Because particularly in the initial stages of the basilioma, surgical measures are the “easiest” for the patient/doctor, and the 5-year statistics look good for basaliomas, the assumption is frequently made that an operation would be sufficient therapy. However the good statistics look good, first because basiliomas are often detected at an early stage, and second they grow very slowly. Even for the malignant melanoma (black skin cancer), which usually grows much more aggressively, the Chipsa Clinic in Mexico published a study in which 100% of the patients with T1 stage 5 survived for 5-years (mainly through the Gerson therapy).

As patient you cannot let yourself be lulled into thinking that with removal of the tumor, the cancerous event has also been operated out, just because the cancer is a type that grows very slowly.

Chemotherapy

For basiliomas there is a distinction between local and systemic chemotherapy. With local chemotherapy the medication of choice is the cytostatic agent, 5-fluorouracil (5-FU). Mostly it is used for 4-6 weeks (1-5% in cream or salve). There are no statistically relevant data to indicate that this therapy holds out any more promise than does an operation.

Although there are repeated trials with systemic chemotherapies for metastized basiliomas, particularly with 5-FU (fluorouracil) in combination with cisplatin, all therapy approaches have failed and they could not contribute to a significant extension of life. If your doctor suggests a systemic chemotherapy, then this should not be regarded as anything other than an act of despair.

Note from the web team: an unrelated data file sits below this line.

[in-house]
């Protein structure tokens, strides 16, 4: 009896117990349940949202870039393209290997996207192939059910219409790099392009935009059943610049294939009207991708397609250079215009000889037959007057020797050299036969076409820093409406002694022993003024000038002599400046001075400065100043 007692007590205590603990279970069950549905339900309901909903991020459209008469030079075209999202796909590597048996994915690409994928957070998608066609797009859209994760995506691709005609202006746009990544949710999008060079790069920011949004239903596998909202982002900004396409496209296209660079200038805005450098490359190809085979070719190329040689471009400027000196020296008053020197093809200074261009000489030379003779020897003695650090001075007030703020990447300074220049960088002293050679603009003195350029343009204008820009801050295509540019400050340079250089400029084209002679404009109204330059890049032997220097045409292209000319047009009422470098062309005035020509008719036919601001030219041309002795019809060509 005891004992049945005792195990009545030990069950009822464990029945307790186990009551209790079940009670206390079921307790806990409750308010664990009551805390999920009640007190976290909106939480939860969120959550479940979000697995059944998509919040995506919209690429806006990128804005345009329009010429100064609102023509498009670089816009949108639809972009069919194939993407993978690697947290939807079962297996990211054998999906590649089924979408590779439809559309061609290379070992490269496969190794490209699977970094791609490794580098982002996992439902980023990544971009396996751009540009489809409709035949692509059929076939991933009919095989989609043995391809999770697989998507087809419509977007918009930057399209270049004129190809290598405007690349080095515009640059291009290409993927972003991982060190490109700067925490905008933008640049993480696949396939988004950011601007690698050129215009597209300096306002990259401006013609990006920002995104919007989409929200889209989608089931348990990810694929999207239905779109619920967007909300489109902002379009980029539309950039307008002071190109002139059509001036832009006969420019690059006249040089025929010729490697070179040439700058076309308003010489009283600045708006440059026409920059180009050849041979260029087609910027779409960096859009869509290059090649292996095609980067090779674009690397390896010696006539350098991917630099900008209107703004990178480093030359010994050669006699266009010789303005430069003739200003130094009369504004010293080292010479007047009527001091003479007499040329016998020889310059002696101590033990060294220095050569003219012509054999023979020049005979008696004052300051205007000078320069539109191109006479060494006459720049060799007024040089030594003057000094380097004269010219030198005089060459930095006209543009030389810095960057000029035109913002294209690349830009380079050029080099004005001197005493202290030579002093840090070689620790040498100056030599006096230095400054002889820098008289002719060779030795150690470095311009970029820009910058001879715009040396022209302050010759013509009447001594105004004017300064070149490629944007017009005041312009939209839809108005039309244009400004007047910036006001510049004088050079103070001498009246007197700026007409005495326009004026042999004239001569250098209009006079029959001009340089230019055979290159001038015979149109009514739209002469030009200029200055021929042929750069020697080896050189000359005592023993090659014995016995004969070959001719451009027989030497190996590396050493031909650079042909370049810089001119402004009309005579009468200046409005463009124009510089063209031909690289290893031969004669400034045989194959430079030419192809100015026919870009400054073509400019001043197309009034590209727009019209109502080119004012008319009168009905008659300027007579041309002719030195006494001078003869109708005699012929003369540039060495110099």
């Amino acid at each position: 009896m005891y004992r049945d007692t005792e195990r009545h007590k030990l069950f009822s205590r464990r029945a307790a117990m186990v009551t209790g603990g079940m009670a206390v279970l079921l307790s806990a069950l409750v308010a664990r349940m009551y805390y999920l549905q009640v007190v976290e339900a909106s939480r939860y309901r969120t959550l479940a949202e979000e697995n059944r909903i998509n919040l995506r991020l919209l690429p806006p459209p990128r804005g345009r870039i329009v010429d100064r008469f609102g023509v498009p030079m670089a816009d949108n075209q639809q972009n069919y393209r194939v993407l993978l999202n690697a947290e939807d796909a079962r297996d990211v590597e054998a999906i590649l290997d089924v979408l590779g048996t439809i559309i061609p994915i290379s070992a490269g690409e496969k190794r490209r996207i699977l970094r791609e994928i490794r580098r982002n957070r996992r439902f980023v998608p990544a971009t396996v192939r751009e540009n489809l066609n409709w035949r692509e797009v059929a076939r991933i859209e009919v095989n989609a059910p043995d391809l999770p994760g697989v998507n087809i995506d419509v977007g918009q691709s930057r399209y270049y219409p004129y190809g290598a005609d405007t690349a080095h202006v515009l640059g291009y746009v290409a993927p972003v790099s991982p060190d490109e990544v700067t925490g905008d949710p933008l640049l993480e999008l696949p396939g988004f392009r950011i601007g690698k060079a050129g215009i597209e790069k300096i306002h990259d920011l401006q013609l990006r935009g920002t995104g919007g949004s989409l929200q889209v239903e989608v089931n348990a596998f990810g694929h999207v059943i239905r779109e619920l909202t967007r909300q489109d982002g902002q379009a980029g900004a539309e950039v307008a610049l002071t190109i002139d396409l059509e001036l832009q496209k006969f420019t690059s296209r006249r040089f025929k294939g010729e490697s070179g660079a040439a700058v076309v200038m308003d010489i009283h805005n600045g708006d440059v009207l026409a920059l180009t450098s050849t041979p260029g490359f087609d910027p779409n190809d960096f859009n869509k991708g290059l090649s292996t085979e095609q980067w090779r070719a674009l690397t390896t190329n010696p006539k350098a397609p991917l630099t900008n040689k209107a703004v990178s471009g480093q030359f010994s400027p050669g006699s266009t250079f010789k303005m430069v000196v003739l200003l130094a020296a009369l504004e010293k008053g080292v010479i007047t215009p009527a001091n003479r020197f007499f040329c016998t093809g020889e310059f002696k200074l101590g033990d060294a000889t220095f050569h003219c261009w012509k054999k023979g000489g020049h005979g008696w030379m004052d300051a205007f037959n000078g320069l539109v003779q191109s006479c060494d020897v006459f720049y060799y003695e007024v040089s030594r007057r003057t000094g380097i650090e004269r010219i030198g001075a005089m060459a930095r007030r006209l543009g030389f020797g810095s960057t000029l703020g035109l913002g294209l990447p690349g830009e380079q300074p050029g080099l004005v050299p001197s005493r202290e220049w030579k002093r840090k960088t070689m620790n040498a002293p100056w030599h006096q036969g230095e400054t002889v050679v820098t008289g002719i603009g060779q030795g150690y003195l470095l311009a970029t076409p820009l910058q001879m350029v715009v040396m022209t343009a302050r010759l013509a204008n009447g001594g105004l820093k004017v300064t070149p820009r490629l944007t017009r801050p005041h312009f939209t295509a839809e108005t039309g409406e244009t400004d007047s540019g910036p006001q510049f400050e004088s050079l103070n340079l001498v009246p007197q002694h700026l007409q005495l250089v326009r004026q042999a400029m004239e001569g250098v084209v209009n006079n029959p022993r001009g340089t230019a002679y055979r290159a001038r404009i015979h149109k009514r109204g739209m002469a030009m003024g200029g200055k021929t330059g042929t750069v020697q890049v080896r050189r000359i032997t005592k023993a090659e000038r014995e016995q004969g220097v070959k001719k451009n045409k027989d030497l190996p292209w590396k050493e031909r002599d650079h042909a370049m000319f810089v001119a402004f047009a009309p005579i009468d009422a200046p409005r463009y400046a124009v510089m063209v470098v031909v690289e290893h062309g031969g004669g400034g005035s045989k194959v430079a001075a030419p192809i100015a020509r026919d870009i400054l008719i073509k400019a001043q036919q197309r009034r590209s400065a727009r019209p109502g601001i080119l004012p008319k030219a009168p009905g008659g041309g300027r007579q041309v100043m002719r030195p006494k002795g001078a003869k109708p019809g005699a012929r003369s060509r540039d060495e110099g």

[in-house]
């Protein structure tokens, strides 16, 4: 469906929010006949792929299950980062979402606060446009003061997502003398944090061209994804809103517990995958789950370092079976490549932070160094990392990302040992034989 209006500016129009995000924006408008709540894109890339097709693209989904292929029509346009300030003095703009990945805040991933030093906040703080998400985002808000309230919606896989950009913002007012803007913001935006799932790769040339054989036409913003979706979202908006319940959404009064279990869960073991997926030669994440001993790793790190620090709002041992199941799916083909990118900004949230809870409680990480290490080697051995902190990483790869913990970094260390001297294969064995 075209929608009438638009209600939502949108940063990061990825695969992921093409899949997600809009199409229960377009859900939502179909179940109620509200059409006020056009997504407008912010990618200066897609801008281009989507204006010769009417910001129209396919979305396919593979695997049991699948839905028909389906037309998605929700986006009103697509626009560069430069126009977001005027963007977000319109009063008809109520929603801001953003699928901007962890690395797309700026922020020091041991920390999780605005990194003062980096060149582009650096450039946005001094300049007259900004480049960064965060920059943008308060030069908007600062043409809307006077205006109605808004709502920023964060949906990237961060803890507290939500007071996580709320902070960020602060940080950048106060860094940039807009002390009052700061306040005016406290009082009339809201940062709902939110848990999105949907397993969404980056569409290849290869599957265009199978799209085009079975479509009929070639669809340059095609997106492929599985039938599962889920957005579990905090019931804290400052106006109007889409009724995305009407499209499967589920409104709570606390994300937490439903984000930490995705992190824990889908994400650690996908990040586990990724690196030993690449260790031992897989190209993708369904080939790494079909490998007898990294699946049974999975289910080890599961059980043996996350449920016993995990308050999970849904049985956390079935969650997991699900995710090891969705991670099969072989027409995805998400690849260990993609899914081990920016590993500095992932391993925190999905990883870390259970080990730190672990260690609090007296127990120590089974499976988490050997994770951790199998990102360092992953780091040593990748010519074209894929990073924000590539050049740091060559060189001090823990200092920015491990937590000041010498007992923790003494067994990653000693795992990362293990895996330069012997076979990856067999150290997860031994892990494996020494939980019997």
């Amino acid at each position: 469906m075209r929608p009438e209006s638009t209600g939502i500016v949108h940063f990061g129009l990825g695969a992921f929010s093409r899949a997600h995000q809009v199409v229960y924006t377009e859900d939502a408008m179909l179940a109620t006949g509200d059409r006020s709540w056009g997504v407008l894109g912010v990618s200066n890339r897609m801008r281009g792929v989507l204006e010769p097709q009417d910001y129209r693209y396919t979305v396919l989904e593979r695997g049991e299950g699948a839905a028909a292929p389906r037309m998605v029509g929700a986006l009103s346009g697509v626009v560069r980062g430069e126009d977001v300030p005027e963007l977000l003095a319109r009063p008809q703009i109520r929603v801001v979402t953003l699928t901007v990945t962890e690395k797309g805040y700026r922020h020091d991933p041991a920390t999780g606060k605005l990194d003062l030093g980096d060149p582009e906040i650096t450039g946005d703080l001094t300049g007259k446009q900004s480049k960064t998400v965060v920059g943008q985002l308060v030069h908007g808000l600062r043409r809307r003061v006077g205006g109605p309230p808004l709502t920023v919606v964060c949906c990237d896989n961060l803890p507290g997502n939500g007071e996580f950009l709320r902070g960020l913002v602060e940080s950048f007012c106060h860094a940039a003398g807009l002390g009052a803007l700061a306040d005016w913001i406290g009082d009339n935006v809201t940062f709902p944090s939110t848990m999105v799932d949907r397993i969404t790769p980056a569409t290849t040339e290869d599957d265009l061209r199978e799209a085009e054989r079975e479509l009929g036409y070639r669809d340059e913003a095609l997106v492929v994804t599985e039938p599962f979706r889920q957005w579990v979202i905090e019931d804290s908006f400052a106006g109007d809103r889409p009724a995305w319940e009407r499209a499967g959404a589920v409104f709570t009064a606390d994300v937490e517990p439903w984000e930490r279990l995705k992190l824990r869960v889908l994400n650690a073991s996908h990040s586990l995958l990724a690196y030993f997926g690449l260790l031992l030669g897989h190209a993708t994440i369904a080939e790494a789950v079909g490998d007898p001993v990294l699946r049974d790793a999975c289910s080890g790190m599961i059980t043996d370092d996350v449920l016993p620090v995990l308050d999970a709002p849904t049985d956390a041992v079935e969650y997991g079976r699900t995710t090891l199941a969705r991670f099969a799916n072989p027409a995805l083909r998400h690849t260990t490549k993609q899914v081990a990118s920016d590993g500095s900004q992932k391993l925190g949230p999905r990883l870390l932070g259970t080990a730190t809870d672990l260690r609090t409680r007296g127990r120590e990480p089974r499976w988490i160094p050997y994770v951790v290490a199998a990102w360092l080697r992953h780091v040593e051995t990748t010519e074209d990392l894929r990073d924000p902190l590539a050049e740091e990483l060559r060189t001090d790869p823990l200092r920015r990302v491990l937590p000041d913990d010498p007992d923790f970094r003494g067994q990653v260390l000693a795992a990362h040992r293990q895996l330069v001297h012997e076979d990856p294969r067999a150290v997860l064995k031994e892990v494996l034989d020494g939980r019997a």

I am aware that what I say may be hard to take. However I cannot support a situation wherein patients who have been given up on by the treating doctor, (hence the systemic chemotherapy), are then used as study objects.

Irradiation

Today the allopathic view is that radiation offers prospects for healing that are comparable to those offered by conventional surgical treatment (Silvermann et. Al. 1991a, Rowe et al. 1989c; Rowe et al. 1989b; Dubin, Kopf, 1983; Silverman et al. 1992b; Smith, Grande, 1991, Lovett et al. 1990, Grieb et al. 1995). This is why patients over 70-years in age with basiliomas in the nose, corner of the eye, ear, or mouth area, are advised that radiation is preferable over an operation.

In my opinion this gross error is based on the assumption that radiation destroys the tumor just as effectively as does an operation. What is totally forgotten in the process is that this therapy is carcinogenic and comes at a cost of side effects and risks which are a thousand times greater, because therapists are employing a radiation dose of 15-25 Gy weekly over several weeks.